Researchers have employed large EHR data sets to reevaluate conclusions drawn from smaller studies. For example, many small studies reported positive or inconsistent associations between midlife BMI and later-life dementia.
Qizilbash et al. They found that late preterm birth compared with birth at term was associated with increased respiratory morbidity, but the association was smaller than reported in prior studies Similarly, studies with small samples from fertility clinics had previously linked celiac disease to infertility.
Dhalwani et al. Using 12 months of EHR data on more than , patients from general practitioners 74 , this team found that green space was protective in 15 of 24 disease clusters, including musculoskeletal and neurological clusters with the strongest associations for anxiety and depression, especially among children and individuals of low SES. In a subgroup analysis, Scherrer et al. Rapsomaniki et al. The study was able to provide an adequate sample size to evaluate important subgroups e. Because the health data covered the majority of the UK population, these findings had excellent external validity and were in contrast to prior studies that evaluated fewer CVDs across narrower age and blood pressure ranges.
Rare disease research can also benefit from EHR data, which help alleviate methodological constraints. Thomas et al. Using patients as their own controls, they observed a fourfold increase in risk of pediatric stroke in the first 0—6 months after chickenpox. This study identified avenues for future research on links between infections and vascular injury and their role in stroke.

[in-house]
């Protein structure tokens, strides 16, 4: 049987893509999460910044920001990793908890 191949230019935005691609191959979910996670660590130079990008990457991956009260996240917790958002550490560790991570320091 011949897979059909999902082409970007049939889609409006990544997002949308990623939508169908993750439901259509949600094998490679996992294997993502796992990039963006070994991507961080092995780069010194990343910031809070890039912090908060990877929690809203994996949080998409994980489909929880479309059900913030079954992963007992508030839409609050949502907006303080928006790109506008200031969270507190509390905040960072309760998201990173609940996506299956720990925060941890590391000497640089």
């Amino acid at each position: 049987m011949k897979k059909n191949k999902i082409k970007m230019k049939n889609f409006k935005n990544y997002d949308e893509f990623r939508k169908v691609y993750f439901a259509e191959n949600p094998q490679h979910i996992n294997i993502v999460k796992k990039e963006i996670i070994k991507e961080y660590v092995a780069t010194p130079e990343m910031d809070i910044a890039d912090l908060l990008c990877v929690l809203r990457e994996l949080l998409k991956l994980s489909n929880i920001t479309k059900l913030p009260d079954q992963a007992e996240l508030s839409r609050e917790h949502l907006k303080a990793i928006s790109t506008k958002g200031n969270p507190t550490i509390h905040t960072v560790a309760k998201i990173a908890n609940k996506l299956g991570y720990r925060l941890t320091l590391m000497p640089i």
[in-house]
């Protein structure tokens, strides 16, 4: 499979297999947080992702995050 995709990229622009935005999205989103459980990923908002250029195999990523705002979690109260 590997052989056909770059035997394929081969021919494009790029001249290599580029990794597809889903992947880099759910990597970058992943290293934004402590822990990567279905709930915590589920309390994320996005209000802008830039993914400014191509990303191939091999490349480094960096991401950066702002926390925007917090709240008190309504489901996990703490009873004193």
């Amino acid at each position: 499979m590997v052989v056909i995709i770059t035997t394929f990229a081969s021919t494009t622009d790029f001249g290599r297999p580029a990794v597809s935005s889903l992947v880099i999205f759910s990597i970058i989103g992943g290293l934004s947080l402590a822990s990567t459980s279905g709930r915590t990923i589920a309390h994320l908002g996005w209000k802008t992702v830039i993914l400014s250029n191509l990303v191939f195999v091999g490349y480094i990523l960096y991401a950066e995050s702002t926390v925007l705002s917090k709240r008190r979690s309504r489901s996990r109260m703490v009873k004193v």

Reports on the causes of low vision in England and Wales began in Bald Man 1 episode, She always offers to help, no matter how busy she is. Documents Erasmus, Schoombee Clinical Lecturer. Doney , Helen M. Hirji, Mohamed Associate Clinical Professor.
EHR data sets have allowed environmental and social epidemiologists to leverage data on patients distributed across a wide range of physical, built, and social environments. Because patient addresses are routinely checked and updated at each encounter for billing and communication purposes, researchers can readily link geocoded addresses to location-specific data and use GIS to study an individual's proximity to hazards related to disease.
This process can be used to study negative health impacts from both direct exposure, e. Physical environment. EHR studies have evaluated exposures to risks and resources in the physical environment e. Casey et al. They identified significantly increased odds of preterm birth in women exposed to more unconventional natural gas development activity during their pregnancies. Built environment. Studies of the built environment have focused on land use e. Duncan et al. Social environment. Social epidemiology's rich history of studying the influence of neighborhoods and communities on health 75 , has expanded through the use of EHR data.